Actually, that's understating it. I abhor the news, especially as I get older and grumpier, and begin to wonder just why I'm being told most of the stuff that passes for news. It's a long way from the Jeffersonian ideal of producing an informed electorate to "actual footage of a car in flames after hitting a lamppost."
Much of my news comes through unreliable filters. Doonesbury is not a bad source, especially for something that takes about six weeks of production and so is invariably behind. Sure, I listen to NPR in the car--SINCE I DON'T HAVE AN IPOD--but there's a great deal of opinion and essay involved in hour long discussions about anything.
So, today, my dose of news came via Wait Wait...Don't Tell Me. I love this show. Even not keeping up with news, I manage to answer some of the quiz questions so it makes me feel smart. And, like Jon Stewart, Peter Segal makes fun of the people who most deserve it. So, why don't I listen every week? Why isn't it on my list of bookmarks so I can check in frequently? Excuse me, I have some computer organizing to do....
....hmmm, hmmm hmm...
...Okay I'm back. Anyway, how can you not love this little factoid--a tasty little amuse bouche that I just want to tuck into my cheek pockets and pull out to ruminate at leisure.
They should have known he was up to something when Bush told Camp David guests "I'm going to read." [Pause for disbelieving laughter from the audience] Now thatwas a Hutline political newletter that suggests the Bush's cabinet should have figured out that he was really going to go...where?
The answer, of course, was "to Iraq." The top secret whirlwind trip to Iraq was apparently "disguised" as a trip to the library. And we all know how fond Bush is of reading. After all, when you've got a book you are absolutely dying to get back to, don't you say "Farewell, guests. I'm going to read." It's just a clunker. Nobody who really reads says "I'm going to read."
Imagine the scene. Interior, Camp David cabin. A fire is roaring in the fireplace. Dick Cheney is cleaning his shotgun, and the rest of the Cabinet is as far away as they can get. Condi Rice and Alberto Gonzales are playing liars' poker with Donald Rumsfeld and Michael Chertoff, using Treasury notes provided by Henry Paulson. They are decorated with unflattering pictures of Ben Bernanke. The other Cabinet members are playing "guess who I am" with their real names. Bush is standing by the fire, his hands in his pockets, rocking up and down on his toes.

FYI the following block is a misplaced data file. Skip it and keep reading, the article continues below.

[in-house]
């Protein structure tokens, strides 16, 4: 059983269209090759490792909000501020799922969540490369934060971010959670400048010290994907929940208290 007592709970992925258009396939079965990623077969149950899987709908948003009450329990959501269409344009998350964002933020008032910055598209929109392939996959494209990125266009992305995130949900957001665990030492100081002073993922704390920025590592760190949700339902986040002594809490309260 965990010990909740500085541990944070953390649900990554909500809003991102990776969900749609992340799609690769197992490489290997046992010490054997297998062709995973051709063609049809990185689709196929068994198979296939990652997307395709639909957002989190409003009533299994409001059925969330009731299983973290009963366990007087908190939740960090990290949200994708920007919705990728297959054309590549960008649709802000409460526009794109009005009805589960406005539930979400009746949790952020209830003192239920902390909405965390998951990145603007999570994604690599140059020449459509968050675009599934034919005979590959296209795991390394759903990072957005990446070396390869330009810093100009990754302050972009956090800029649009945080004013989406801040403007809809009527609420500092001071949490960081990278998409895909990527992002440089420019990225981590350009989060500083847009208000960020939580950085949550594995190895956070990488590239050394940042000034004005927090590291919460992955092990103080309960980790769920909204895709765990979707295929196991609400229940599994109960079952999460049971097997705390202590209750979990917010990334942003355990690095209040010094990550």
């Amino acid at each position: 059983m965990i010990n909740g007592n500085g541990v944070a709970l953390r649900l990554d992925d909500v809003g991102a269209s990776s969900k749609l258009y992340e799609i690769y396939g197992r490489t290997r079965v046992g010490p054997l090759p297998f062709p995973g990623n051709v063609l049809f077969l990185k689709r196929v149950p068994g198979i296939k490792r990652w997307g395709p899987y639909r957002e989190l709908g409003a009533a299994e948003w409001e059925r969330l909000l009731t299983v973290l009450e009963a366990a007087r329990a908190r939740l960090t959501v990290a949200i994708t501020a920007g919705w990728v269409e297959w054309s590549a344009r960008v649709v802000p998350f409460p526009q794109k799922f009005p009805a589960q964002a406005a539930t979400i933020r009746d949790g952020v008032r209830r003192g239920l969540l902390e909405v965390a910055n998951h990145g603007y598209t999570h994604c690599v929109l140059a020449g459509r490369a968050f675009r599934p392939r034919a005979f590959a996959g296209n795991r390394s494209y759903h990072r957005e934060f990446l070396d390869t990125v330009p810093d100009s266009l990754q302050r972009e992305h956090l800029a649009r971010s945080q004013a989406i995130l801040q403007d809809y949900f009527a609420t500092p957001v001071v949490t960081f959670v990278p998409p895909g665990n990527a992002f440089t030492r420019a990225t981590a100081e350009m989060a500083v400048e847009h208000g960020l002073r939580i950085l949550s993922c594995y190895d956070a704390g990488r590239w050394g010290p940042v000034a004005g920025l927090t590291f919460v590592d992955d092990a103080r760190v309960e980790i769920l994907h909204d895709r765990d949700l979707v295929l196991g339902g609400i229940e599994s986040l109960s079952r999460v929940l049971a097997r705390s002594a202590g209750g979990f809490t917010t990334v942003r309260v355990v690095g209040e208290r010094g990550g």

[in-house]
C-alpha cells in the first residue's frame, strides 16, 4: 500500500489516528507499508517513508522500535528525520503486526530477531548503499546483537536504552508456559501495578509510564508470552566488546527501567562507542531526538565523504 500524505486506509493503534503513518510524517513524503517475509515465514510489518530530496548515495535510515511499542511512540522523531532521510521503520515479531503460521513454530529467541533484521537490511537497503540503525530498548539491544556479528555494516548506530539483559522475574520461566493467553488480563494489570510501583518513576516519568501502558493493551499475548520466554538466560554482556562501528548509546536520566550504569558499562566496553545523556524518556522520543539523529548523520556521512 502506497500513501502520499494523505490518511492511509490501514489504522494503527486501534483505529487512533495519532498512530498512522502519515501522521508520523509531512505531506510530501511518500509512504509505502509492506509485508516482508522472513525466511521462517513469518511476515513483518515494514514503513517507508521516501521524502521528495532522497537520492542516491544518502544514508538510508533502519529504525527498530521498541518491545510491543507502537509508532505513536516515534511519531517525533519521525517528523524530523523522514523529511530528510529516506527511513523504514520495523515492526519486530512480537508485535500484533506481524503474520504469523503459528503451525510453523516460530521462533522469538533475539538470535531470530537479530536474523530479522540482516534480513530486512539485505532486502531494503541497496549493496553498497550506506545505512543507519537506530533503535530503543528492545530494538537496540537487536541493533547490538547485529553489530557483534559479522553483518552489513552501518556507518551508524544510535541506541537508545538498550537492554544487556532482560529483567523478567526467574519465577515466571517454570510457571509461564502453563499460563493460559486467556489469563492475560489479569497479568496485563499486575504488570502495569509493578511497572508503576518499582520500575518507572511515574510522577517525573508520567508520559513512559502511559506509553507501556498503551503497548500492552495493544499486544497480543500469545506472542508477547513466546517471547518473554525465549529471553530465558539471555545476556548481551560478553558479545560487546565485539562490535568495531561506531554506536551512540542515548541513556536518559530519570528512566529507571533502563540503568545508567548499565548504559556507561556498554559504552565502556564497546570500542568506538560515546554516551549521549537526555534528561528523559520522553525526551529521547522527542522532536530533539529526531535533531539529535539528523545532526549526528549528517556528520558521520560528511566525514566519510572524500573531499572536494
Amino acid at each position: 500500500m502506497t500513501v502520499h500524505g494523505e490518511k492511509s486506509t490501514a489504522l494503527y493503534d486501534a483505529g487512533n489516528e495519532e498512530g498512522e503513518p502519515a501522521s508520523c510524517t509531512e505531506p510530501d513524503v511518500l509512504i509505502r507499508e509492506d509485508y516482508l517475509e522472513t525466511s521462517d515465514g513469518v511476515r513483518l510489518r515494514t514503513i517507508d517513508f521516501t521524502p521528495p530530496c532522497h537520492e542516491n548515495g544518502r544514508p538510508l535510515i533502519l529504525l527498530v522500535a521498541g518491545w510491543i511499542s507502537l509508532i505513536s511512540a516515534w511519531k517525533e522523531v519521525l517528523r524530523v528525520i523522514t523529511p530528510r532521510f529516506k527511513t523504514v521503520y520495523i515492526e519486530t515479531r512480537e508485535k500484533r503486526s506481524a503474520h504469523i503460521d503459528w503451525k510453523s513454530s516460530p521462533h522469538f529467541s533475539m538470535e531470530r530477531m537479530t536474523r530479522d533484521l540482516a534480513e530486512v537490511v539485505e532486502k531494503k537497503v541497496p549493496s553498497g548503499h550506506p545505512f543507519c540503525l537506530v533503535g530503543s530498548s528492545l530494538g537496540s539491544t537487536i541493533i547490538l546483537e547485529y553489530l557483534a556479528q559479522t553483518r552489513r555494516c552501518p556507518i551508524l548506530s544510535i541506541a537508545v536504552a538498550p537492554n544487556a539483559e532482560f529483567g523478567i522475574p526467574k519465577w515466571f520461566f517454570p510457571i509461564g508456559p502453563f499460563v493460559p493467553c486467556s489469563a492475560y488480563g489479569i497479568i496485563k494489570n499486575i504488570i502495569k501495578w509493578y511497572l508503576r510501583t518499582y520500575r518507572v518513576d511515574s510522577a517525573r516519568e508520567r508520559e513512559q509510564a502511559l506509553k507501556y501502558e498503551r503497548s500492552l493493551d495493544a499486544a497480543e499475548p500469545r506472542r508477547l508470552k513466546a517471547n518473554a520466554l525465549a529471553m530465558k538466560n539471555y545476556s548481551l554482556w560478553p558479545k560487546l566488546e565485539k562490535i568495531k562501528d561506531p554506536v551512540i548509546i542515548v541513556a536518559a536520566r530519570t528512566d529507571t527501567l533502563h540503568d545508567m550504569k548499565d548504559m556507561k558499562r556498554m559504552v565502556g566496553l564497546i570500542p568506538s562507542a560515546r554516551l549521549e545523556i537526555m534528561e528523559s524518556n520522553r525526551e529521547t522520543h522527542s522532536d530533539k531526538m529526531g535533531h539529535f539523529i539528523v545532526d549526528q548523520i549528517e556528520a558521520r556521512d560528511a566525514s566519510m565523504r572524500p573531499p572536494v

"Jesus, Dubya, will you quit fidgeting? You're making me nervous," orders Dick Cheney, as Bush sneaks another look at his wristwatch.
"Is that really the right time, Turd Blossom? Do you think my watch has stopped?" Karl Rove looks up from some cryptic notes he's making to glare at the President. He narrows his eyes and says "I'm sure it's fine."
Laughter erupts from the poker table as Condi Rice announces her hand "I've got a pair of twos, a pair of fives, and a stockpile of WMD!" Gonzales asks "Where's this salsa from? New York City?"
Everyone is wearing their "Camp David Tartan" flannel shirts, which they received on arrival. Everyone but the President. He's got a tailored blue suit, freshly pressed white shirt and red tie. His oxfords are polished to a mirror like sheen. Time is passing slowly for the President. He looks at his watch again, then announces to the room,"It sure is good to get away like this, isn't it. To just get away and relax." Up on his toes, and down. Up on his toes, and down.
Chertoff is out of the poker hand. He tried to bluff using bottled water and duct tape, and now he's looking over Condi's shoulder.
Cheney's got a good one. "So, I guy with no arms walks into a bar, and he come up to the bartender, and he says 'Can you help me out? I gotta go...'"
"Speaking of gotta go," Bush interrupts, looking at his watch, "I gotta go. Gotta go...read. I'm going to go read. I'll see you all later, when I get back. Back from reading. Um, yes, it's reading time."
Yeah, I'm guessing they figured out that something was up. But since they've gotten so good at pretending to believe everything else he says, that I'm sure he thought he'd fooled them.